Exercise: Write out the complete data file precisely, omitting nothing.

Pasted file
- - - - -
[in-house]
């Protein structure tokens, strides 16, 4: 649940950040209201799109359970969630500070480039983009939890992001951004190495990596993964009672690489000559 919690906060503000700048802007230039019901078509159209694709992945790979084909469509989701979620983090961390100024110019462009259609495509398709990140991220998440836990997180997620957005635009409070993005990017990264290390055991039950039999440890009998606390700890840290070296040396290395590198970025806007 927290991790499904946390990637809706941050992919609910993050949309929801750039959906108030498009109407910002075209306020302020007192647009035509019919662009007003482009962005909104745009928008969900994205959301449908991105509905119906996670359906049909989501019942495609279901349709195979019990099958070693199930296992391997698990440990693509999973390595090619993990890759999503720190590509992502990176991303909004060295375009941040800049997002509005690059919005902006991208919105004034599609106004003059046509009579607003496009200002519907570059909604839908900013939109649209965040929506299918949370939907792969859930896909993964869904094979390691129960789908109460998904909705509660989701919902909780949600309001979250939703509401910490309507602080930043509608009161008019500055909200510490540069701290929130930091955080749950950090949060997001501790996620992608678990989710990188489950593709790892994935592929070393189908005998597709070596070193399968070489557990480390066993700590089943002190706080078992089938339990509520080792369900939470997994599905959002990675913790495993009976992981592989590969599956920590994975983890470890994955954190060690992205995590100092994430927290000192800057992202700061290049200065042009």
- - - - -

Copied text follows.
[in-house]
């Protein structure tokens, strides 16, 4: 649940950040209201799109359970969630500070480039983009939890992001951004190495990596993964009672690489000559 919690906060503000700048802007230039019901078509159209694709992945790979084909469509989701979620983090961390100024110019462009259609495509398709990140991220998440836990997180997620957005635009409070993005990017990264290390055991039950039999440890009998606390700890840290070296040396290395590198970025806007 927290991790499904946390990637809706941050992919609910993050949309929801750039959906108030498009109407910002075209306020302020007192647009035509019919662009007003482009962005909104745009928008969900994205959301449908991105509905119906996670359906049909989501019942495609279901349709195979019990099958070693199930296992391997698990440990693509999973390595090619993990890759999503720190590509992502990176991303909004060295375009941040800049997002509005690059919005902006991208919105004034599609106004003059046509009579607003496009200002519907570059909604839908900013939109649209965040929506299918949370939907792969859930896909993964869904094979390691129960789908109460998904909705509660989701919902909780949600309001979250939703509401910490309507602080930043509608009161008019500055909200510490540069701290929130930091955080749950950090949060997001501790996620992608678990989710990188489950593709790892994935592929070393189908005998597709070596070193399968070489557990480390066993700590089943002190706080078992089938339990509520080792369900939470997994599905959002990675913790495993009976992981592989590969599956920590994975983890470890994955954190060690992205995590100092994430927290000192800057992202700061290049200065042009």